The Alkek Parking Garage hosts a large number of swallows and Mexican free-tailed bats. The dark and sunken-down conditions of the garage provide an ideal location for the animals.
However, according to an Oct. 17 University Star article, a faculty member recently began a petition to raise awareness of the excessive bird and bat waste found in the garage. The petition is designed to ask theor the university to pursue a scientific investigation of the garage’s conditions and find a solution. The petition means well and should continue, but only if the solution does not displace the animals.
Texas State students should participate in the electoral process by showing up at the polls Nov. 6 and casting their votes.
Participation is an integral part of any true democracy. However, young voters oftentimes turn out to vote at a lower rate when compared to other age groups. According to 2008 election statistics from the Center for Information and Research on Civic Learning and Engagement, voters over the age of 30 turned out at a rate of about 67 percent. The statistics say 51 percent of eligible voters age 18 to 29 cast their ballots. Although youth-voter turnout has increased by two percentage points from the 2004 election, students must continue to increase their participation.
Young voters must be active participants in the political process to enable a democracy to properly function. Every eligible voter has the civic duty to show up at the booth and cast a ballot.
Otherwise, the purpose of having a democracy is essentially defeated.
U.S. Rep. Lloyd Doggett is the best candidate to represent Texas State students in Congressional District 35.
Students are fortunate to have a hard-working, honest representative in Congress. Doggett is a fighter for college students and their interests. Over the years he has worked to increase financial aid opportunities, which has benefited students at Texas State as well as those at other universities around the nation. Doggett represents the progressive nature of the university.
Doggett’s work has helped students solve some of their financial concerns. He authored the “More Education” tax credit, which helped reimburse students for tuition, textbook prices and other costs of higher education. The law, referred to as the American Opportunity Tax Credit, enables students and their families to decrease federal tax payments by up to $10,000 over four years.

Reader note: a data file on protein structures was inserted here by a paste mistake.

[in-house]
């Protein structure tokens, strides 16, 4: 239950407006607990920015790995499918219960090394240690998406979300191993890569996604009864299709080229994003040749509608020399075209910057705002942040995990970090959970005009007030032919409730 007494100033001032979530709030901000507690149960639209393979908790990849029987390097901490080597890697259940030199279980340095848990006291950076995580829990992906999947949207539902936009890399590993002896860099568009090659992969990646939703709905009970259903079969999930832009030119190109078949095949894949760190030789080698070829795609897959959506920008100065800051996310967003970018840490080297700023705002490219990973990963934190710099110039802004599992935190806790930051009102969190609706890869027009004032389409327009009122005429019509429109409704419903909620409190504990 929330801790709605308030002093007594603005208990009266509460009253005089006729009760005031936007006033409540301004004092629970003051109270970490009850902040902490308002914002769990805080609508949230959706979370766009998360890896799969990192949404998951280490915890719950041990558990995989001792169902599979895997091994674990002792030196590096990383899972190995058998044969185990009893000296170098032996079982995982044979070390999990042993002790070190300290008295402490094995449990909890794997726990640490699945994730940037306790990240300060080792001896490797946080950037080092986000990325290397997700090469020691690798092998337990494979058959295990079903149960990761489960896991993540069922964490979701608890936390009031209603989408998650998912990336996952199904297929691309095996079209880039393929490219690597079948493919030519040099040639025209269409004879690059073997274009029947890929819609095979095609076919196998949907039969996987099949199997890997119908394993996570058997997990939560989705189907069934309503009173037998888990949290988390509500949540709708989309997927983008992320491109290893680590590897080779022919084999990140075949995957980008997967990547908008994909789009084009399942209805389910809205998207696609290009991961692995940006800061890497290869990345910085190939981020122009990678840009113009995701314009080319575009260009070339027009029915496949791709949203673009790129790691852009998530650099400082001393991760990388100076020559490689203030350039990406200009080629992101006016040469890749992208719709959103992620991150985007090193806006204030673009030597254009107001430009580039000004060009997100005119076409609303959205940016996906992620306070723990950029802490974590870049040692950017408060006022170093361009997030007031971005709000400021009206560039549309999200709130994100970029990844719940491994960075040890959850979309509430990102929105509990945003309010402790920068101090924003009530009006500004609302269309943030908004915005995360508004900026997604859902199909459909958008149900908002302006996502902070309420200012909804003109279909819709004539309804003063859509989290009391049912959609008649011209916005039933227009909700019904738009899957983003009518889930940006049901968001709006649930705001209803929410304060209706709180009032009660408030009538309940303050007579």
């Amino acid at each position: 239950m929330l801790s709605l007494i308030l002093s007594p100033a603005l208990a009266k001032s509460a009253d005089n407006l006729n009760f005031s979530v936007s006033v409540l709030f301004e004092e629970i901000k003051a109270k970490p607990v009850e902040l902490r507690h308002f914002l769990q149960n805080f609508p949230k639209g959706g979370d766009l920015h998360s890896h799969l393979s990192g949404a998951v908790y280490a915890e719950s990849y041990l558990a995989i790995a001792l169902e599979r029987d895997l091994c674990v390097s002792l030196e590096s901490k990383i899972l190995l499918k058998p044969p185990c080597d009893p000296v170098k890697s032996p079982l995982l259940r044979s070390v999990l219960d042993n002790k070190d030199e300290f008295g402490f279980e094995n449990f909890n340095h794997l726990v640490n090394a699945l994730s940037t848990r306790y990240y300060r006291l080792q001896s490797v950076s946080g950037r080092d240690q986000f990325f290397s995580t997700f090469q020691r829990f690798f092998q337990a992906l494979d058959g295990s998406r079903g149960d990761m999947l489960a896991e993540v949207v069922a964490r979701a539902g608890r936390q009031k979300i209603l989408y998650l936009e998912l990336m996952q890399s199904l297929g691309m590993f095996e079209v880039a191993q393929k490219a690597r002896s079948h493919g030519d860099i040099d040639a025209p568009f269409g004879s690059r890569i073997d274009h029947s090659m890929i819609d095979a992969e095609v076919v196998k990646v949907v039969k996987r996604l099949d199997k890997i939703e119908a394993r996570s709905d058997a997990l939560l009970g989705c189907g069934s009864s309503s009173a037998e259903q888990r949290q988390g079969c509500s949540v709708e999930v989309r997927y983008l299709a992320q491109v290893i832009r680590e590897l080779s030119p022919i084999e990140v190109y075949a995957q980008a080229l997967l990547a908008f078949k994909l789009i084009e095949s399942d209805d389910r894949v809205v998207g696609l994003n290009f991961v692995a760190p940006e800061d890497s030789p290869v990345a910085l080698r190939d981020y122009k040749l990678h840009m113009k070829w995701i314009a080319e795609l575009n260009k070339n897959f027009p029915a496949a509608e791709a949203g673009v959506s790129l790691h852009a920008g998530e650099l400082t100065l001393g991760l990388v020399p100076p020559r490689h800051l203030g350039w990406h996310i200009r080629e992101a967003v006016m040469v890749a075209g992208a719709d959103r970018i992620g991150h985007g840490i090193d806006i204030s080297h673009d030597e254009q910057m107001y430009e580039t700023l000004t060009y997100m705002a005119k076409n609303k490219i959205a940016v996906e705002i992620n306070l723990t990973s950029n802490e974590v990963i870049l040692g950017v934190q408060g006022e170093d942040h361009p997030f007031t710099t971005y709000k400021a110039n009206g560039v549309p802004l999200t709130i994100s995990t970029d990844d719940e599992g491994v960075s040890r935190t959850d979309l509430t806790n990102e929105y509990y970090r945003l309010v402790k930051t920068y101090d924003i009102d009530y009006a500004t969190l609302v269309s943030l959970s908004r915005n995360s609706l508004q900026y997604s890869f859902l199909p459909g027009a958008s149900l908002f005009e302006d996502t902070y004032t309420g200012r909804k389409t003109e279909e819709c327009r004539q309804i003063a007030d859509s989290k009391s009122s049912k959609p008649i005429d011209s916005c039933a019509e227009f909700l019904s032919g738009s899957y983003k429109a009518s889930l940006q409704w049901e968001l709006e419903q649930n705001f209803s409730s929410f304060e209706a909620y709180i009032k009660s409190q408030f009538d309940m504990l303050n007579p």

The best choice to represent Texas State students in State House District 45 is candidate John Adams.
Students deserve a state representative who has the experience and the willpower that is necessary to fight for student interests. Adams, a trustee for Dripping Springs I.S.D. and a former school board member, will work to improve higher education while lowering tuition prices. As a father of three children, two of which attend public Texas universities, Adams understands the concerns of college students and their families. He is not beholden to partisan ideologies, and he is more concerned with the well-being of students and public education. Unlike his opponent, Adams is willing do what is best for Texas without compromising for politics. The best way for Texas State students to make their voices heard in the State House is to elect Adams to office.
Texas State students should stand against the state’s outdated and ineffective death penalty.
Texas State prides itself as a home of multiculturalism and empathy. This year’s Common Experience theme encourages students to explore the world and become socially responsible members of the global community. One way students can adhere to this theme and become more socially responsible is to take a stand against faulty systems like the death penalty.
According to an Amnesty International report released in May, the death penalty sentencing process can be surprisingly arbitrary and unfair. According to the same report, Texas has accounted for 37 percent of all executions in the nation since the death penalty was reinstated in 1976. An Oct. 11 ABC News article reported the state recently executed its tenth inmate in 2012 through a lethal injection. The death penalty is a complicated issue that students must consider and take a stand on.